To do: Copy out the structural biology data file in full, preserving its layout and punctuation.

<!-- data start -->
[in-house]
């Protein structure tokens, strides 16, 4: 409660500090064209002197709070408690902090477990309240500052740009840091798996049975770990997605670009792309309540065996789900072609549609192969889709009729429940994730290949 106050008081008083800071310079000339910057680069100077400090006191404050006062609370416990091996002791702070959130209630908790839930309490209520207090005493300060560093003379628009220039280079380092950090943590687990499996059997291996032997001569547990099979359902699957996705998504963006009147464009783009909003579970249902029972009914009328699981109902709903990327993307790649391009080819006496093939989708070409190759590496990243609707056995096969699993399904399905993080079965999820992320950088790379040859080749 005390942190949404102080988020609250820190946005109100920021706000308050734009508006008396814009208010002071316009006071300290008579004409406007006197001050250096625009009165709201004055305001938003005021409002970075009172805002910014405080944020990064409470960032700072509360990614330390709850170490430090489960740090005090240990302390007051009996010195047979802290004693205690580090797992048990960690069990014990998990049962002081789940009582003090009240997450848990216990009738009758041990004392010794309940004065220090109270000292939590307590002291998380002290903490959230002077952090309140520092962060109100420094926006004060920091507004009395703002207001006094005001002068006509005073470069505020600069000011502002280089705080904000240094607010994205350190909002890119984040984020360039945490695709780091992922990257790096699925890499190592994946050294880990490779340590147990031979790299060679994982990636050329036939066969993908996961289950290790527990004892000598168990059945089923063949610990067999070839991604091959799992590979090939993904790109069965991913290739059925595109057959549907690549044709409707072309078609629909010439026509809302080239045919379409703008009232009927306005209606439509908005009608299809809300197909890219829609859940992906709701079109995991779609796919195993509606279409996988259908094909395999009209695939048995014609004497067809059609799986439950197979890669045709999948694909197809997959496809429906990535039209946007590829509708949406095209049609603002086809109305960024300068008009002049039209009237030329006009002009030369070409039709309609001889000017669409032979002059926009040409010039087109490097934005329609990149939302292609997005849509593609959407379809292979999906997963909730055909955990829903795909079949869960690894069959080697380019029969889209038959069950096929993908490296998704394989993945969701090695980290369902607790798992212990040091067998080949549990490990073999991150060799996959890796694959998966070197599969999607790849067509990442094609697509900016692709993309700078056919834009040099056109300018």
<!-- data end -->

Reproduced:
[in-house]
């Protein structure tokens, strides 16, 4: 409660500090064209002197709070408690902090477990309240500052740009840091798996049975770990997605670009792309309540065996789900072609549609192969889709009729429940994730290949 106050008081008083800071310079000339910057680069100077400090006191404050006062609370416990091996002791702070959130209630908790839930309490209520207090005493300060560093003379628009220039280079380092950090943590687990499996059997291996032997001569547990099979359902699957996705998504963006009147464009783009909003579970249902029972009914009328699981109902709903990327993307790649391009080819006496093939989708070409190759590496990243609707056995096969699993399904399905993080079965999820992320950088790379040859080749 005390942190949404102080988020609250820190946005109100920021706000308050734009508006008396814009208010002071316009006071300290008579004409406007006197001050250096625009009165709201004055305001938003005021409002970075009172805002910014405080944020990064409470960032700072509360990614330390709850170490430090489960740090005090240990302390007051009996010195047979802290004693205690580090797992048990960690069990014990998990049962002081789940009582003090009240997450848990216990009738009758041990004392010794309940004065220090109270000292939590307590002291998380002290903490959230002077952090309140520092962060109100420094926006004060920091507004009395703002207001006094005001002068006509005073470069505020600069000011502002280089705080904000240094607010994205350190909002890119984040984020360039945490695709780091992922990257790096699925890499190592994946050294880990490779340590147990031979790299060679994982990636050329036939066969993908996961289950290790527990004892000598168990059945089923063949610990067999070839991604091959799992590979090939993904790109069965991913290739059925595109057959549907690549044709409707072309078609629909010439026509809302080239045919379409703008009232009927306005209606439509908005009608299809809300197909890219829609859940992906709701079109995991779609796919195993509606279409996988259908094909395999009209695939048995014609004497067809059609799986439950197979890669045709999948694909197809997959496809429906990535039209946007590829509708949406095209049609603002086809109305960024300068008009002049039209009237030329006009002009030369070409039709309609001889000017669409032979002059926009040409010039087109490097934005329609990149939302292609997005849509593609959407379809292979999906997963909730055909955990829903795909079949869960690894069959080697380019029969889209038959069950096929993908490296998704394989993945969701090695980290369902607790798992212990040091067998080949549990490990073999991150060799996959890796694959998966070197599969999607790849067509990442094609697509900016692709993309700078056919834009040099056109300018």